Rapporteurs Adopt Joint Declaration on Protection of Free Expression, Diversity in Digital Terrestrial Transition

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Four International Rapporteurs on Freedom of Expression, on the occasion of the World Press Freedom Day, May 3, 2013, met in San José, Costa Rica and adopted a Joint Declaration on protection of freedom of expression and diversity in the digital terrestrial transition.

Mr. Frank La Rue, UN Special Rapporteur on Freedom of Opinion and Expression

The four rapporteurs are Frank La Rue, UN Special Rapporteur on Freedom of Opinion and Expression; Dunja Mijatović, Organization for Security and Co-operation in Europe (OSCE) representative on Freedom of the Media; Catalina Botero Marino, the Organization of American States (OAS) Special Rapporteur on Freedom of Expression; and Faith Pansy Tlakula, the African Commission on Human and Peoples’ Rights (ACHPR) Special Rapporteur on Freedom of Expression and Access to Information.

The joint declaration the rapporteurs adopted addressed four focal areas namely General Principles, Core Policy Processes, Promoting Diversity and Related Goals, and Cost Considerations and Universal Access.

In the area of ‘general principles,’ the declaration made several recommendations among which are those that states should adopt to facilitate freedom of expression and diversity in the digital terrestrial transition.  They recommended that states should ensure that respect for freedom of expression, including diversity in the airwaves, is ensured in the digital terrestrial transition process.

Dunja Mijatović, Organization for Security and Co-operation in Europe (OSCE) representative on Freedom of the Media

They also urged that states should ensure that decision-making processes relating to the digital terrestrial transition take place in a transparent and fully consultative manner, allowing for all stakeholders and interests to be heard.

They acknowledged that key policy decisions regarding the digital terrestrial transition need to be taken by government but cautioned that implementation of those decisions should be undertaken by an independent regulator protected against political, commercial and other forms of unwarranted interference, in accordance with international human rights standards to make it legitimate.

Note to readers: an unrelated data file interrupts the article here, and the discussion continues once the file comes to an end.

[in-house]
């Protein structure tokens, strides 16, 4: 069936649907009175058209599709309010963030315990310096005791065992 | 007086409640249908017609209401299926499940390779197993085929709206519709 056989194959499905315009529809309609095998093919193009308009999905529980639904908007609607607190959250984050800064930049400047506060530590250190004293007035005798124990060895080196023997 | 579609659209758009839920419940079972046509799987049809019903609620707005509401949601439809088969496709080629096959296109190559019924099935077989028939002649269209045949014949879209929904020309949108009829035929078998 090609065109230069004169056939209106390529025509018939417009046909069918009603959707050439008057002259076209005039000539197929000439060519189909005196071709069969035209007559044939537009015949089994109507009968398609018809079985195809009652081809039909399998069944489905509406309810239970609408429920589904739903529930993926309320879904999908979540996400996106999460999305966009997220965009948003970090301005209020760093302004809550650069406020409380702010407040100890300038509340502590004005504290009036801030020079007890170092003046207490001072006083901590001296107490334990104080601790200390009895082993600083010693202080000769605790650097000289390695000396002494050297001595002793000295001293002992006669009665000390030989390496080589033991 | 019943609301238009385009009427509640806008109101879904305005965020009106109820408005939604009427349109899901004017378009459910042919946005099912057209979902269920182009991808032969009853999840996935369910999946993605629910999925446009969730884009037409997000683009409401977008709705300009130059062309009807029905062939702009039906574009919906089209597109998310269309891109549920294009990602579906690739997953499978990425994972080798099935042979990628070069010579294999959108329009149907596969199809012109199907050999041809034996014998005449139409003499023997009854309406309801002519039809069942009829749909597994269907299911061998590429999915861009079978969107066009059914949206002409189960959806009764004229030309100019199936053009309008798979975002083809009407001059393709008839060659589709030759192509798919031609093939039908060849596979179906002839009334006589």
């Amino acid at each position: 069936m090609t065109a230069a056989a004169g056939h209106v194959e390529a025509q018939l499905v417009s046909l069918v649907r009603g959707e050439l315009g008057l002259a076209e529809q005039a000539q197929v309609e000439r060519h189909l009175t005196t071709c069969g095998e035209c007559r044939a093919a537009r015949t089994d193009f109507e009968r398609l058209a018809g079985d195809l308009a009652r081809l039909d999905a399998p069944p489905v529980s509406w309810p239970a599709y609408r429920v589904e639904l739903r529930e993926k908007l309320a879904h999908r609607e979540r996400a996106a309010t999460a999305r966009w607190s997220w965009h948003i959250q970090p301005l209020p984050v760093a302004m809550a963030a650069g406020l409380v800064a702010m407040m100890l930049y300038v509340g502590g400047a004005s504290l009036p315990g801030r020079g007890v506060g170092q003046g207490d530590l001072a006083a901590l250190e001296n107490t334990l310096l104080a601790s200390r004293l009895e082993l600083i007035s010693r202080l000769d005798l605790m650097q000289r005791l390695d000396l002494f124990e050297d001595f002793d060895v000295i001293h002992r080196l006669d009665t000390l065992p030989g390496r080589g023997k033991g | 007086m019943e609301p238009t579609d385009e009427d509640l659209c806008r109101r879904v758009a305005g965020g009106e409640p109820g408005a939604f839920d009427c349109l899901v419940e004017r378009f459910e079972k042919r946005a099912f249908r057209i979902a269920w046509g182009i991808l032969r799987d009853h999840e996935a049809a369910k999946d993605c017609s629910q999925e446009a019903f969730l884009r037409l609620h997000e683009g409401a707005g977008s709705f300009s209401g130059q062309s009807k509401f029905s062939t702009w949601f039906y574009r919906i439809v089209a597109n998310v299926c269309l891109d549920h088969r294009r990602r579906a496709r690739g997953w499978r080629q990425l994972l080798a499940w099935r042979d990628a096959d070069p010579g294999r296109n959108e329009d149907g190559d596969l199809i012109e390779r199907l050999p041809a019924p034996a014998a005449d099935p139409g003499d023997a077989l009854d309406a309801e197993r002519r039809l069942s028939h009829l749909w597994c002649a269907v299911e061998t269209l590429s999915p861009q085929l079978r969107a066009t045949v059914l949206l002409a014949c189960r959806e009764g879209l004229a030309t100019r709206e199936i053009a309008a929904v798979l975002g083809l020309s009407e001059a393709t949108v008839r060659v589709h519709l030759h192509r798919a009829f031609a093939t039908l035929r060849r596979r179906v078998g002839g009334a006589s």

The rapporteurs also recommended that states should ensure that the process for allocating broadcasting licenses should be strictly regulated by law and be guided by clear, objective, transparent and democratic criteria

On ‘Core Policy Processes,’ the rapporteurs made three recommendations.

They recommended that core policy decisions should ensure respect for freedom of expression and a balance between the various competing interests, taking into account national circumstances; that regulators should have the necessary mandate and resources to implement core policy decisions; and that clear rules should be in place regarding the allocation of capacity on multiplex, including, as appropriate, to ensure that this is done in a fair, transparent and non-discriminatory manner.

Faith Pansy Tlakula, the African Commission on Human and Peoples’ Rights (ACHPR) Special Rapporteur on Freedom of Expression and Access to Information

On ‘promoting diversity and related goals’, they recommended that state policies and licensing processes relating to the digital terrestrial transition should promote media diversity.

The rapporteurs also recommended that states should ensure that government or State broadcasters are transformed into public service broadcasters; community and local broadcasting services are able to continue through and after the digital terrestrial transition; and that special measures be put in place to prevent the digital terrestrial transition from promoting greater or undue concentration of media ownership or control, among other things.

Catalina Botero Marino, the Organization of American States (OAS) Special Rapporteur on Freedom of Expression

On ‘cost considerations and universal access’ they suggested that “States should put in place measures to limit the cost to end users of the digital terrestrial transition, specifically with a view to limiting the number of individuals and households which are unable to afford to make the transition and to ensuring that these costs do not lead to a ‘digital divide’ between those who can afford to access new services and those who cannot.”

The rapporteurs had met earlier in Pretoria, South Africa on April 5, 2013 and discussed these issues with the assistance of ARTICLE 19, Global Campaign for Free Expression and the Centre for Law and Democracy.

At the Pretoria meeting, they recalled and reaffirmed their Joint Declarations of November 26,  1999; November 30, 2000; November 20, 2001; December 10, 2002; December 18, 2003; December 6, 2004; December 21, 2005; December 19, 2006; December 12, 2007; December 10, 2008; May 15, 2009; February 3, 2010; June 1, 2011; and  June 25, 2012.

To view the report, kindly click here.